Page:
United States District Court, District of Columbia
COLLEEN KOLLAR-KOTELLY, United States District Judge
Wharf, Inc., (‘The Wharf”), BRW, Inc.
(“Captain White”), and Salt Water Seafood, Inc.
(“Salt Water”) (collectively, the
“Plaintiffs”) filed suit on July 23, 2015,
against the District of Columbia (“the
District”), Hoffman-Madison Waterfront, LLC
(“HMW”) and Wharf Horizontal Reit Leaseholder,
LLC (“WHRL”) (with HMW and WHRL are collectively
referred to as the “Initial Developer
Defendants”). See generally Compl, ECF No.
. Plaintiffs alleged that the Initial Developer Defendants
violated the terms of the Plaintiffs' lease agreements,
and further that the District violated the Takings Clause of
the Fifth Amendment by impeding access to the property leased
by Plaintiffs at the Southwest Waterfront in the District of
Initial Developer Defendants moved to dismiss the Complaint
and Plaintiffs subsequently filed their First Amended
Complaint. See 8/6/2015 Mot. to Dismiss, ECF No.
; 1st Am. Compl., ECF No. . The District
and the Initial Developer Defendants then moved to dismiss
the First Amended Complaint. See 8/13/15 Initial
Developer Defs.' Mot. to Dismiss, ECF No. ; 8/19/15
Mot. to Dismiss by the District, ECF No. . This Court
denied both motions to dismiss in a  Memorandum Opinion
and  Order dated September 28, 2015. On March 29, 2016,
the Initial Developer Defendants filed their answers to the
Plaintiffs' First Amended Complaint, but Defendant WHRL
also filed a counterclaim alleging that Plaintiffs breached
their lease agreements and were unjustly enriched as a result
of WHRL's improvement of the premises. See
generally Answer and Counterclaim, ECF No. . On
February 12, 2017, WHRL made an unopposed motion for joinder
of an additional party, which was granted by the Court, with
the effect that Wharf Fish Market REIT Leaseholder LLC
(“WFMRL”) was added as a defendant and
counterclaim plaintiff. See Order, ECF No. .
April 26, 2017, Plaintiffs moved for leave to file a Second
Amended Complaint, which was consented to by the District,
unopposed by the three Developer Defendants, and granted by
the Court. See April 26, 2017 Minute Order.
Plaintiffs'  Second Amended Complaint added the
following Defendants: Wharf District GP Joint Venture LLC
(“WDGJV”); Wharf Horizontal Reit, LLC
(“WHR”); Hoffman-Struever Waterfront, LLC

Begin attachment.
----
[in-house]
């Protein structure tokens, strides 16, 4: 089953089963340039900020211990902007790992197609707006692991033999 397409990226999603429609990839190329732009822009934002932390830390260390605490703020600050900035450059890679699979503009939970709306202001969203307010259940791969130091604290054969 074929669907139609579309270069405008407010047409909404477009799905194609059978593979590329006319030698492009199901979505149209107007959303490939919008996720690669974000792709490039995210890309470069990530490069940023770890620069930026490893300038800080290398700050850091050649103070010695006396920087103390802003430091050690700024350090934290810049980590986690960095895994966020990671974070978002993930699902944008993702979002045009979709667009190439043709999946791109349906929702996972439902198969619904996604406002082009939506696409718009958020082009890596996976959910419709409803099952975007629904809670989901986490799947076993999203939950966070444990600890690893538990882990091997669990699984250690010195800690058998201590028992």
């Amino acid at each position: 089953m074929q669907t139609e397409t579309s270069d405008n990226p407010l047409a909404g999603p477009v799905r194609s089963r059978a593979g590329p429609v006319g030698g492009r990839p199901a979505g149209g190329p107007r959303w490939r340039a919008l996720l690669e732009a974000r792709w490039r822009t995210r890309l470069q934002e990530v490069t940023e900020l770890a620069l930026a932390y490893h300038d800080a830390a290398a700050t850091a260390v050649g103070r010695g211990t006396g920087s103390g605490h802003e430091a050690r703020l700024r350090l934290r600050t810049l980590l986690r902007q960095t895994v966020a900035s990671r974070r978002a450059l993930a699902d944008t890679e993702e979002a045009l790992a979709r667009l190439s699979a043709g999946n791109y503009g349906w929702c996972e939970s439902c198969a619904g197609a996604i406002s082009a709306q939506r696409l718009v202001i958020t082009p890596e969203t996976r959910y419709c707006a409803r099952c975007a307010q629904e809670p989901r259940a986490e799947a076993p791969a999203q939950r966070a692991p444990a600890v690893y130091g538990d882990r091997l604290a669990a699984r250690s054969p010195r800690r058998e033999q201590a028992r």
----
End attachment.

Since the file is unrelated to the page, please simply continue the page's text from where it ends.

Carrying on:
(“HSW”); and Wharf District Joint Venture, L.P.
(“WDJV”) (collectively, the “New Developer
Defendants”). On May 9, 2017, these New Developer
Defendants filed a  Motion to Dismiss, which is presently
pending before this Court. Upon consideration of the
pleadings,  the relevant legal authorities, and the
record as a whole, the Court HOLDS IN ABEYANCE the New
Developer Defendants'  Motion to Dismiss until such
time as the Plaintiffs file a Third Amended Complaint.
case concerns the Municipal Fish Market located at 1100 Maine
Avenue, S.W., Washington, D.C. (“Municipal Fish
Market” or “the Market”). 2nd
Am. Compl. ¶ 1. Plaintiffs run three seafood businesses
in the Municipal Fish Market and bring this action as alleged
lessees of property located within the Market. Id.
¶ 2. As previously noted, Plaintiffs initially named as
defendants: 1) the District; 2) HMW; 3) WHRL; and 4) WRMRL
was added as a defendant by WHRL. Plaintiffs' Second
Amended Complaint also names WDGJV, WHR, HSW, and WDJV as
defendants. See 2nd Am. Compl.
¶¶ 1, 23-29, 58 (noting that all the Developer
Defendants are “affiliated” entities and further,
that the District assigned Plaintiffs' leases to the
Developer Defendants, acting through WHRL, which in turn
assigned the leases to WFMRL.) Plaintiffs allege that all of
the Developer Defendants breached the terms of their lease
agreements and otherwise interfered with their use of the
leased property. See generally Id. ¶¶
75-155. The commercial leases at issue are: the agreement
entered into by The Wharf and the District dated July 12,
2000; the agreement entered into by Captain White and the
District dated July 12, 2000; and the agreement originally
entered into by Pruitt's Seafood, Inc. and the District,
and subsequently assumed by Salt Water (then doing business
as W.D., Inc.) from DNM Seafood, Inc. on March 20, 2014, with
the consent of then-lessor, the District. 2nd Am.
Compl. ¶¶ 44, 46, 52.
their Second Amended Complaint, Plaintiffs include three
claims against the District, including two Fifth Amendment
Takings Clause claims (Counts I and II) and a violation of
due process claim (Count III). Plaintiffs also raise eight
claims against all of the Developer Defendants: declaratory
judgment (Count IV); specific performance and injunctive
relief based on breach of lease (Count V); breach of lease
(Count VI); breach of covenant of good faith and fair dealing
(Count VII), trespass and conversion (Count VIII); nuisance
(Count IX); tortious interference with prospective business
advantage (Count X); and unjust enrichment (Count XI).
Treating the Plaintiffs' Opposition as a Motion to
Developer Defendants have moved to dismiss the
Plaintiffs' Second Amended Complaint on grounds that the
Complaint fails to state a claim pursuant to Fed.R.Civ.P.
12(b)(6). More specifically, the New Developer Defendants
argue that although the Plaintiffs have alleged that the New
Developer Defendants are “affiliated” with the